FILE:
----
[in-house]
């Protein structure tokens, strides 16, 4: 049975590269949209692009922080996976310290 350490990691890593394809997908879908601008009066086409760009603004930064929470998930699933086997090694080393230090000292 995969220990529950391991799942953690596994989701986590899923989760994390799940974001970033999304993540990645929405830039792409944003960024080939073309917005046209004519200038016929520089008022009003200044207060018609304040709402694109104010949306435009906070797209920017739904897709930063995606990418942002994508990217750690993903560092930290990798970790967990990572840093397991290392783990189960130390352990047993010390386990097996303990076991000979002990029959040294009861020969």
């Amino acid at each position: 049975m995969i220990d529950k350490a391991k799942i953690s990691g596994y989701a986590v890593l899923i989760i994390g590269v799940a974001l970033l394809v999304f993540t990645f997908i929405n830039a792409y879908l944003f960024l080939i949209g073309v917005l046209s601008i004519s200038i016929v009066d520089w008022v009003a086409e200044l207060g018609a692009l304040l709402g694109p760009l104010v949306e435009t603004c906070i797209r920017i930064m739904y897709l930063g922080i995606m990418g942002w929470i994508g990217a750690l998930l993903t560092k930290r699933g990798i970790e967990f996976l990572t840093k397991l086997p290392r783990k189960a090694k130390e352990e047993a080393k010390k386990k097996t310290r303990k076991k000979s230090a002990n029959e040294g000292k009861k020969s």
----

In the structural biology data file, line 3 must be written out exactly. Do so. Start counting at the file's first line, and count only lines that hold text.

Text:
């Amino acid at each position: 049975m995969i220990d529950k350490a391991k799942i953690s990691g596994y989701a986590v890593l899923i989760i994390g590269v799940a974001l970033l394809v999304f993540t990645f997908i929405n830039a792409y879908l944003f960024l080939i949209g073309v917005l046209s601008i004519s200038i016929v009066d520089w008022v009003a086409e200044l207060g018609a692009l304040l709402g694109p760009l104010v949306e435009t603004c906070i797209r920017i930064m739904y897709l930063g922080i995606m990418g942002w929470i994508g990217a750690l998930l993903t560092k930290r699933g990798i970790e967990f996976l990572t840093k397991l086997p290392r783990k189960a090694k130390e352990e047993a080393k010390k386990k097996t310290r303990k076991k000979s230090a002990n029959e040294g000292k009861k020969s």